namespace MyProject.Tests
{
    [TestClass]
    public class MyTests
    {
      [TestMethod]
      public void MyTests_Class1_String1()
      {
          // Put in code here for your test
      }

      [TestMethod]
      public void MyTests_Class1_String2()
      {
          // Put in code here for your test
      }

      [TestMethod]
      public void MyTests_Class1_String3()
      {
          // Put in code here for your test
      }

      [TestMethod]
      public void MyTests_Class1_String4()
      {
          // Put in code here for your test
      }

      // The generator created many more tests, but I have 
      // omitted them for the sake of brevity.

This is just stub code from the example, but you could expand the generator to fit your testing needs.

TDD is definitely the desired way to generate greenfield code.  The benefits of focus alone prove that out.  However, when you have to retrofit tests for when refactoring or generating tests on existing code, using .NET’s reflection capability will save an enormous amount of “pattern pounding” and it will make sure you are thorough!

Apr 302014
 

Don’t Repeat Yourself, or DRY, is a key principle of software engineering.  Various sites on the web and various courses state this principle as

“Every piece of knowledge must have a single, unambiguous, authoritative representation within a system.”

One of the things this means, practically, is that the abstractions that you use in your code should provide for reuse such that there is never a need to copy code.

Reuse of code can be accomplished by properly designing your objects (abstractions) such that they have a single responsibility.  For example, if you have several objects that communicate with a data layer, you should abstract the data layer away into a data access class that is then injected into the constructor of objects that need to converse with the data layer.  This provides for better data encapsulation and allows for better unit testing as you can create a fake for the data access object.  Another example of how you can reuse code is through the use of base classes that provide functionality that is common to a set of potentially derived classes.

I recently presented a course on best practices for Object Oriented Design at my company and ran across a very cool tool that was mentioned in a Pluralsight course by Steve Smith.  The tool is Atomiq by goldfinch.  It is a completely free tool that they make available (self-admitedly) to drum up business for their static analysis tool, Nitriq.  Atomiq searches your code and finds code duplication and similarities.  It provides statistics and and easy way to navigate to duplications within the code.  It provides a very nifty graphic to show where duplicates are and it even has a command line exe for which a threshold can be set for use with a continuous integration builder (very cool!).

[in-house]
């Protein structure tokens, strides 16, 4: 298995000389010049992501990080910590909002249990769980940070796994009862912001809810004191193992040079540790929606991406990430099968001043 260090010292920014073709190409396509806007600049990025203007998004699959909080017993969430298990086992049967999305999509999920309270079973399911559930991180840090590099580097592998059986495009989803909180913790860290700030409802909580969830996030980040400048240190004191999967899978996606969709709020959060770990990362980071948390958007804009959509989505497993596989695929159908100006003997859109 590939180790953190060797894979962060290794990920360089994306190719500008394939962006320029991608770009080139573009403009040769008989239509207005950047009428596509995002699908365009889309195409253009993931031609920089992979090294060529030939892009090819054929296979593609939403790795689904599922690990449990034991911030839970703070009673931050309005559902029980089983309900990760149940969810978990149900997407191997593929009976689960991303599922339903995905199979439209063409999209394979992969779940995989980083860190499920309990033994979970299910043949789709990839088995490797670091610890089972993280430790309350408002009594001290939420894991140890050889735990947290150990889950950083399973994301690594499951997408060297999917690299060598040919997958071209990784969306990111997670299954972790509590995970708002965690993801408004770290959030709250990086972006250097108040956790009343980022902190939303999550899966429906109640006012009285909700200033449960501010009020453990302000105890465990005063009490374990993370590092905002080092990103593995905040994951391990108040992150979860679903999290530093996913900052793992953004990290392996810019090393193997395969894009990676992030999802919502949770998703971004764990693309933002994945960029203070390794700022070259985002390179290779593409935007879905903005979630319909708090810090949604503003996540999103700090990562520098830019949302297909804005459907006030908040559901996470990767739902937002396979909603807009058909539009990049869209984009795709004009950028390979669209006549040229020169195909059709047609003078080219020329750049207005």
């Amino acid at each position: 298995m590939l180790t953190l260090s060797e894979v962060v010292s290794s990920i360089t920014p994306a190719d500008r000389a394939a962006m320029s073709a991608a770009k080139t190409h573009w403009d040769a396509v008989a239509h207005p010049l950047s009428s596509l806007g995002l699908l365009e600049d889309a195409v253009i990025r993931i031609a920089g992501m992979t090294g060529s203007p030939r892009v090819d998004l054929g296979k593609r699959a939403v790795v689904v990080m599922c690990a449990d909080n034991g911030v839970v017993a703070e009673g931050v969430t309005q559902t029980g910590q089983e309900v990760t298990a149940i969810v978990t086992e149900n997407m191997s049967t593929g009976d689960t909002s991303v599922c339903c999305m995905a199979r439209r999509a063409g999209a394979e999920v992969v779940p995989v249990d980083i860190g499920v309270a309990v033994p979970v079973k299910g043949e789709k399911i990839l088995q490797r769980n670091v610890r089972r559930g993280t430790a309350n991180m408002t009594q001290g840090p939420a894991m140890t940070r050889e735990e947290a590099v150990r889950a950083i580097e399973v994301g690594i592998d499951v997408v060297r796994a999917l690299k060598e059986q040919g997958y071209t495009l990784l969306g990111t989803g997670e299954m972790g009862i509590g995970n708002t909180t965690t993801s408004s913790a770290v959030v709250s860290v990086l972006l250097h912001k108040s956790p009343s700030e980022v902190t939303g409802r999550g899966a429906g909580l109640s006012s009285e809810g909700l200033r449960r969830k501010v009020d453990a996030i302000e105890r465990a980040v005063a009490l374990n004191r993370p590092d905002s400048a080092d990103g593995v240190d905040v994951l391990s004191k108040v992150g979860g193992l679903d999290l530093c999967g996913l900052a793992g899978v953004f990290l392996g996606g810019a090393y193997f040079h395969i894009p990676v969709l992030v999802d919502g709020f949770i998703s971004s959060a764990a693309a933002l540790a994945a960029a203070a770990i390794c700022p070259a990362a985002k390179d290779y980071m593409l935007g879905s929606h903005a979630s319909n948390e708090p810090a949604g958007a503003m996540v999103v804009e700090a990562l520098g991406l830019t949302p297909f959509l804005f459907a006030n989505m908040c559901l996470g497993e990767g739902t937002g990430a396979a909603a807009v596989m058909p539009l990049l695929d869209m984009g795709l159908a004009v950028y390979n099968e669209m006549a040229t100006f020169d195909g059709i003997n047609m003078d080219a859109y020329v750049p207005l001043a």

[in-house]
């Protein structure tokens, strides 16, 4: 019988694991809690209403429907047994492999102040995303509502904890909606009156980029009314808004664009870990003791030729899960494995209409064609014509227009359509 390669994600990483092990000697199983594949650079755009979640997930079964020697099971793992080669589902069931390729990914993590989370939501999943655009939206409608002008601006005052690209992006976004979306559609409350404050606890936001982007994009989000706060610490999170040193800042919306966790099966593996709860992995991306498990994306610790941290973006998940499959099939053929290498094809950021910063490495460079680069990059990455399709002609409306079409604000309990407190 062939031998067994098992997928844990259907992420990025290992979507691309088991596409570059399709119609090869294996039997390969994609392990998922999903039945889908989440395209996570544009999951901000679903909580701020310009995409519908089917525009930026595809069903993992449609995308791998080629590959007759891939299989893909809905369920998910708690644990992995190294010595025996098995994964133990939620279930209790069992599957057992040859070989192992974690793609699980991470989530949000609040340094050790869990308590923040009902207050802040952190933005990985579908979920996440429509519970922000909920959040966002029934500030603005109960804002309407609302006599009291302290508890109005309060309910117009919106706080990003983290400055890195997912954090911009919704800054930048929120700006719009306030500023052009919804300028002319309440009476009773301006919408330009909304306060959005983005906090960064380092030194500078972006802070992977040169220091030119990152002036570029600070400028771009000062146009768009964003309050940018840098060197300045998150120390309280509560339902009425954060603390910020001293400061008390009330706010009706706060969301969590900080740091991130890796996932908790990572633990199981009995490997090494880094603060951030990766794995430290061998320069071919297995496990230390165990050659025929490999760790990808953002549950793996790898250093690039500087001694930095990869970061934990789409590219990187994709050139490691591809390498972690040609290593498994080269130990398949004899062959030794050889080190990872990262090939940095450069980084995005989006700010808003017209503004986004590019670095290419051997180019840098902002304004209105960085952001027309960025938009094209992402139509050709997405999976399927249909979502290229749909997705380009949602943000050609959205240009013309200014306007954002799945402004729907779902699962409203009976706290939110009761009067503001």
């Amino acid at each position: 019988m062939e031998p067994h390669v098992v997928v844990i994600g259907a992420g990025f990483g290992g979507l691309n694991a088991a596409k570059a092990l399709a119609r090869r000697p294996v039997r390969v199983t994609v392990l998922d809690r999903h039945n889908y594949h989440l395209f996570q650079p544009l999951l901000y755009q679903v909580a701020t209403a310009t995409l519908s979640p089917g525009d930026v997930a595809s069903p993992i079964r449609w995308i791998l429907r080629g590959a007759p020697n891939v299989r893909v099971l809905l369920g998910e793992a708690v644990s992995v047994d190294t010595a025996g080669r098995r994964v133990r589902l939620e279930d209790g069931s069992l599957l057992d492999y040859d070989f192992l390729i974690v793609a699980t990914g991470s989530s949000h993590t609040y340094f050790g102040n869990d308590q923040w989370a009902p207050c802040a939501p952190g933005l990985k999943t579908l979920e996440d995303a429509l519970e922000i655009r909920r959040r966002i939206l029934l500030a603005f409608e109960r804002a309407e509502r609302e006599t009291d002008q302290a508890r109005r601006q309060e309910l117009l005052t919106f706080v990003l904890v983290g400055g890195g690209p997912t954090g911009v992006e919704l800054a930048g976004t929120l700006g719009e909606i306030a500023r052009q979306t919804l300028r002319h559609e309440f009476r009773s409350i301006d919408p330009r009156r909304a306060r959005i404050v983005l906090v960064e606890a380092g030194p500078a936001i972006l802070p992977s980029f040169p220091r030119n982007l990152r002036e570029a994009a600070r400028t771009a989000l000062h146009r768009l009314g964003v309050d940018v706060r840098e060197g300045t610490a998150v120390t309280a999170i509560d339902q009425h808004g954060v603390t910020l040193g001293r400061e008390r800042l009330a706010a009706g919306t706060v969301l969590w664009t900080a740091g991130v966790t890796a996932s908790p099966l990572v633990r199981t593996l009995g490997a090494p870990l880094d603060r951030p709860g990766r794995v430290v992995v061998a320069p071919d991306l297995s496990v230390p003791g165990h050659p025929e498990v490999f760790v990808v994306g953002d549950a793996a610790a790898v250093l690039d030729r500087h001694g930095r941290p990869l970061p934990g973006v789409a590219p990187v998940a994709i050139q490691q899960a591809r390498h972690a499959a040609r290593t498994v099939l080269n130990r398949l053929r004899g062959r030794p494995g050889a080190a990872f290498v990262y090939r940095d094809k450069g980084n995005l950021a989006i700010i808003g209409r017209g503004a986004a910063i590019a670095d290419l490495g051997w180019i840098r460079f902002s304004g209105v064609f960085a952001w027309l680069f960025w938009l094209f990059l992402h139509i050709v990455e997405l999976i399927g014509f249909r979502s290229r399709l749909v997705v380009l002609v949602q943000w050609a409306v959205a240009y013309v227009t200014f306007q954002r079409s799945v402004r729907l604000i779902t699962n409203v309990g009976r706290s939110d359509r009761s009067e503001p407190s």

I decided to test drive Atomiq using some old code to which I had access.  I knew this code would give Atomiq a run for its money as this code has been around for a decade and has been touched and tweaked and, well, defiled by many developers.  After letting Atomiq analyze the entire project, this is the wheel graphic that was generated by Atomiq:

Wheel Output From Atomiq For Solution with Lots of Repetition

Wheel Output From Atomiq For Solution with Lots of Repetition – (Class Names Removed to Protect the Innocent)

As I suspected, Atomiq found many sources of repetition in this solution.  Each line crossing this Spirograph looking picture represents an opportunity to refactor this code such that the repetition goes down and the maintainability goes up.

I had another project where I was playing around prototyping a couple ICommand objects for use in ESRI’s ArcMap.  In this project, the two commands were generated using the ArcMap ICommand generation tool in Microsoft Visual Studio.  Because the classes were auto-generated, the same base code was added to each.  For example, this code (along with a few other lines) was auto-generated into both classes:


#region COM Registration Function(s)
[ComRegisterFunction]
[ComVisible(false)]
static void RegisterFunction(Type registerType)
{
    // Required for ArcGIS Component Category Registrar support
    ArcGisCategoryRegistration(registerType);
}

[ComUnregisterFunction]
[ComVisible(false)]
static void UnregisterFunction(Type registerType)
{
    // Required for ArcGIS Component Category Registrar support
    ArcGisCategoryUnregistration(registerType);
}
#endregion

This duplicated code caused Atomiq to (rightly) generate this graph:

Atomiq Output Because of Duplicate Auto-Generated ICommand Template Code

Atomiq Output Because of Duplicate Auto-Generated ICommand Template Code

For this particular duplication, Atomiq found 65 lines that were similar.  Also, Atomiq showed this similarity view, that showed the same code side-by-side:

Atomiq Similarity View Showing ESRI ICommand Boilerplate

Atomiq Similarity View Showing ESRI ICommand Boilerplate